Each club, and conference has a plan that is followed for emergencies. For the most well written (due to necessity, and number of people), contact the Center for Youth Evangelism (located at Andrews University). They put on the Oshkosh camporees.
The basic plan (meaning anyone who reads this can take it and adapt it to their club, resources, and/or other needs) we use is as follows:
*List of medical personnel: (Great! My club has a MD and 2-3 state licensed EMS personnel)
*Leadership: (Usually the director. The mitigate all sorts of issues all the time. If they don't have medical knowledge, they appoint somebody who does. If somebody more qualified is available/needed, that person is put into place (if needed).
*Press: (a designated staff member, for a club event; a designated conference officer, for any conference, union, division events)
*Strategies for children: (Counselors take care of it. Each has their own way. If someone doesn't have a way, they get someone to help them.)
*Emergency VS. the Club: (the Incident Commander oversees all parts of the incident. They designate a club leader and a incident leader. However, usually you can separate the club from the incident to a greater extent. Usually our club medical people and director (if around) or counselor take initial control of an incident. Once more direct medical arrives or structured leadership is set up, the club & incident are split to take their separate courses.)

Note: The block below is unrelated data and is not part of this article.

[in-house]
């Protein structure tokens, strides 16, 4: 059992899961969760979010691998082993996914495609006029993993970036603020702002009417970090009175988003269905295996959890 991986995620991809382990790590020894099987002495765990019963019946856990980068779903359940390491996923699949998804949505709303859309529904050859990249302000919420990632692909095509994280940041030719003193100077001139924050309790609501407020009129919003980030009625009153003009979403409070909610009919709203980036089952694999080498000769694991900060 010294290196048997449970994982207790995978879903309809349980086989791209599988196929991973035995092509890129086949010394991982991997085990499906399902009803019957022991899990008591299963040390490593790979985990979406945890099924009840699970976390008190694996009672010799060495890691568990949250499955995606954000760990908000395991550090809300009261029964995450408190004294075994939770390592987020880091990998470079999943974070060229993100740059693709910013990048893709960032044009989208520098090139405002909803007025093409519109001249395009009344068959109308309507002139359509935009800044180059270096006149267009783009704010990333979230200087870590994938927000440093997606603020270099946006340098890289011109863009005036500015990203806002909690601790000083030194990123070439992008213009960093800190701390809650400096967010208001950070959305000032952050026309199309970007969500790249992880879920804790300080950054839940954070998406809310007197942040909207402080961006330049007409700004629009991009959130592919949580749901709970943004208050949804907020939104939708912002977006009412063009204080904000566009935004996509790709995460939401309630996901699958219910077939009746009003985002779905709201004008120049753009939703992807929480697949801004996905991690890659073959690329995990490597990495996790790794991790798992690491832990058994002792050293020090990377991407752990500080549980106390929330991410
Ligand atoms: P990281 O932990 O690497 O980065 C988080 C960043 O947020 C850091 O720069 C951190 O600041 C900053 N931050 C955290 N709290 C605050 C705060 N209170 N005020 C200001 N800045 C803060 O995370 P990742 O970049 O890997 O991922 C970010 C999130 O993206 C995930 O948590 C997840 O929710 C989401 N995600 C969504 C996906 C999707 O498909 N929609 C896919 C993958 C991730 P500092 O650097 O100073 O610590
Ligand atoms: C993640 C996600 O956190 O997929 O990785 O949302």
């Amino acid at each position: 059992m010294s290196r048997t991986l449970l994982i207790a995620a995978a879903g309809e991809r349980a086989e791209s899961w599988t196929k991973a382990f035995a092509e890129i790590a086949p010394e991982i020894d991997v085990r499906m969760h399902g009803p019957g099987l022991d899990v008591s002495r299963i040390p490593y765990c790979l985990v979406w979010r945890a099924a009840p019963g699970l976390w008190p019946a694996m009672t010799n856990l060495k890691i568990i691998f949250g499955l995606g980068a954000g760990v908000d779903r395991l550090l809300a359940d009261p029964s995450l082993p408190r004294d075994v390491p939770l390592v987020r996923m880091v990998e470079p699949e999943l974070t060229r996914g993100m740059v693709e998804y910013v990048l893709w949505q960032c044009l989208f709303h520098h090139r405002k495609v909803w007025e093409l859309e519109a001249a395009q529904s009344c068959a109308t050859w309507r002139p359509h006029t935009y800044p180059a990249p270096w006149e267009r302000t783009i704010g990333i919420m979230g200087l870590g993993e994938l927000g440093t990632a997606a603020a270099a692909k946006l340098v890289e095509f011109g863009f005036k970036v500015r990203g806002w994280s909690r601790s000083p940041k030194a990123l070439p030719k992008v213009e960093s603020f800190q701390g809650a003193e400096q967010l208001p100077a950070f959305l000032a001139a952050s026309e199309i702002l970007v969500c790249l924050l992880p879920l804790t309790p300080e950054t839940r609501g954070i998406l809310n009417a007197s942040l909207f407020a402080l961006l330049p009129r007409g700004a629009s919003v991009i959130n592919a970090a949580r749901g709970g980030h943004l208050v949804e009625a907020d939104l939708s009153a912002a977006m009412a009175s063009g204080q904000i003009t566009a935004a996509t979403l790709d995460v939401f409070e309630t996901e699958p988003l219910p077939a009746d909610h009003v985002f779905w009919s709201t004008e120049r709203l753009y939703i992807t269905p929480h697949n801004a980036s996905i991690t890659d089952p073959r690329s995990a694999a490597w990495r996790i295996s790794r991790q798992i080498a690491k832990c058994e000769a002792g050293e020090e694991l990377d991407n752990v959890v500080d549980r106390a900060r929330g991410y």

*First-Aid Kit: (Because this is America (where I'm living and working with Pathfinders right now), our club first aid kit is limited. We have the basic first aid equipment. Any epinephrine is supplied by the parents of the child and carried with the counselor. Our EMS people often bring their own kits, but those are used based on the "scope of practice" statute(s) of our state and their own liability (the club is not liable for their care, etc). Many of our staff, but not all, are trained in CPR (we also have nurses on our staff). I'd love to make all of our staff have CPR though. It certainly is a benefit.)
*No 911: (Wilderness EMS practices are automatically used by my club when EMS will take time to get to our location. A knowledgeable staff with wilderness experience is usually tasked to get to where help can be summoned. I also am an Amateur Radio operator. I will often carry a radio with me (FCC allows us to make contact by any means during an emergency).
*Post-traumatic counseling: (I have no clue. But I'm guessing that it is most certainly available, either directly through the church or via church insurance)
I hope that this is helpful. To develop your own club's Emergency Preparedness OGs/OPs (Operational Guidelines/Procedures), check out the NIMS system by FEMA here
and the ICS system (which is part of NIMS) here